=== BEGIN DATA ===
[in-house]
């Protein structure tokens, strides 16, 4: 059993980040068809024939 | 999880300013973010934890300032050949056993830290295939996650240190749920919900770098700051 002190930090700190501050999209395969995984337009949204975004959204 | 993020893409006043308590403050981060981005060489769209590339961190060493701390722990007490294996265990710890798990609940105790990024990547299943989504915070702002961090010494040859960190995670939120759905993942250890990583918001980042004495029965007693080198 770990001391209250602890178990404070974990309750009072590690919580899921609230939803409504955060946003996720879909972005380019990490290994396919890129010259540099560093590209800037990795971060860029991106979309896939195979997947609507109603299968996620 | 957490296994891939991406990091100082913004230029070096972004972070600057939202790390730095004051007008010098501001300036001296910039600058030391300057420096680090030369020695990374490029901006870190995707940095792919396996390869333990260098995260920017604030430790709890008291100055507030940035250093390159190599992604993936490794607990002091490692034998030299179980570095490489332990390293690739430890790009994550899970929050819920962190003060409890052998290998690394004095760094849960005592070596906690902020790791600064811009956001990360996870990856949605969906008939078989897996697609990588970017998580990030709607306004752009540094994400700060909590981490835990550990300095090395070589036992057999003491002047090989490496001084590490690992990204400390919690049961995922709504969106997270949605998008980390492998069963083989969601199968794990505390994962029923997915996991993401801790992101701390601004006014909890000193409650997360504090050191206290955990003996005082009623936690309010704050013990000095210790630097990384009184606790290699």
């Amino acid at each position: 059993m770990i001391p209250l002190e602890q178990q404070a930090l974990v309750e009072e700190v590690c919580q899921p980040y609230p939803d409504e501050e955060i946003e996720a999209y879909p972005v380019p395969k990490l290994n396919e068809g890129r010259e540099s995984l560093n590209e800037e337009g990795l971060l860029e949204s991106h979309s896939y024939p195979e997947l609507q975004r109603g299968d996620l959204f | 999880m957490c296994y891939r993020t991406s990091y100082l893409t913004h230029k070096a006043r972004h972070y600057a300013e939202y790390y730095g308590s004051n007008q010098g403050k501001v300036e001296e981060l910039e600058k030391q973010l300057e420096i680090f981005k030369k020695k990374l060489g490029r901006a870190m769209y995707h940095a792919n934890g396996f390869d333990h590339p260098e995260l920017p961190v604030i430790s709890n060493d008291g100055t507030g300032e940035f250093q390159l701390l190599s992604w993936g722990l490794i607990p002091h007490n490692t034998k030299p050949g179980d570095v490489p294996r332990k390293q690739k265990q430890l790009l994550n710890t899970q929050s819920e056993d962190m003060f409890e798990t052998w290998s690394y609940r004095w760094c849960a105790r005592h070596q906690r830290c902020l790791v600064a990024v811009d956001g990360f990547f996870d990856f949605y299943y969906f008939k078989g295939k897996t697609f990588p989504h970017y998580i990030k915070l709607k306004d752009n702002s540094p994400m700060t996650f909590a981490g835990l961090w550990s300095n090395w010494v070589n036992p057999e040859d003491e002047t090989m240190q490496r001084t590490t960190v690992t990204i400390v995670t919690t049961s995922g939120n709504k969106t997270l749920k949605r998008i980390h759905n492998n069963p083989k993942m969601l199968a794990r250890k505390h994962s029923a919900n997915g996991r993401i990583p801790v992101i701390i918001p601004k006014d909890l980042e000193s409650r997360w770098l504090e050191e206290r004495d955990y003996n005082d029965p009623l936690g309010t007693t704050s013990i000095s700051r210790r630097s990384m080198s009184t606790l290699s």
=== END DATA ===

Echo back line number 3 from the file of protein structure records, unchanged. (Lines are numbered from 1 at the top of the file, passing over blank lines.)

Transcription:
């Amino acid at each position: 059993m770990i001391p209250l002190e602890q178990q404070a930090l974990v309750e009072e700190v590690c919580q899921p980040y609230p939803d409504e501050e955060i946003e996720a999209y879909p972005v380019p395969k990490l290994n396919e068809g890129r010259e540099s995984l560093n590209e800037e337009g990795l971060l860029e949204s991106h979309s896939y024939p195979e997947l609507q975004r109603g299968d996620l959204f | 999880m957490c296994y891939r993020t991406s990091y100082l893409t913004h230029k070096a006043r972004h972070y600057a300013e939202y790390y730095g308590s004051n007008q010098g403050k501001v300036e001296e981060l910039e600058k030391q973010l300057e420096i680090f981005k030369k020695k990374l060489g490029r901006a870190m769209y995707h940095a792919n934890g396996f390869d333990h590339p260098e995260l920017p961190v604030i430790s709890n060493d008291g100055t507030g300032e940035f250093q390159l701390l190599s992604w993936g722990l490794i607990p002091h007490n490692t034998k030299p050949g179980d570095v490489p294996r332990k390293q690739k265990q430890l790009l994550n710890t899970q929050s819920e056993d962190m003060f409890e798990t052998w290998s690394y609940r004095w760094c849960a105790r005592h070596q906690r830290c902020l790791v600064a990024v811009d956001g990360f990547f996870d990856f949605y299943y969906f008939k078989g295939k897996t697609f990588p989504h970017y998580i990030k915070l709607k306004d752009n702002s540094p994400m700060t996650f909590a981490g835990l961090w550990s300095n090395w010494v070589n036992p057999e040859d003491e002047t090989m240190q490496r001084t590490t960190v690992t990204i400390v995670t919690t049961s995922g939120n709504k969106t997270l749920k949605r998008i980390h759905n492998n069963p083989k993942m969601l199968a794990r250890k505390h994962s029923a919900n997915g996991r993401i990583p801790v992101i701390i918001p601004k006014d909890l980042e000193s409650r997360w770098l504090e050191e206290r004495d955990y003996n005082d029965p009623l936690g309010t007693t704050s013990i000095s700051r210790r630097s990384m080198s009184t606790l290699s």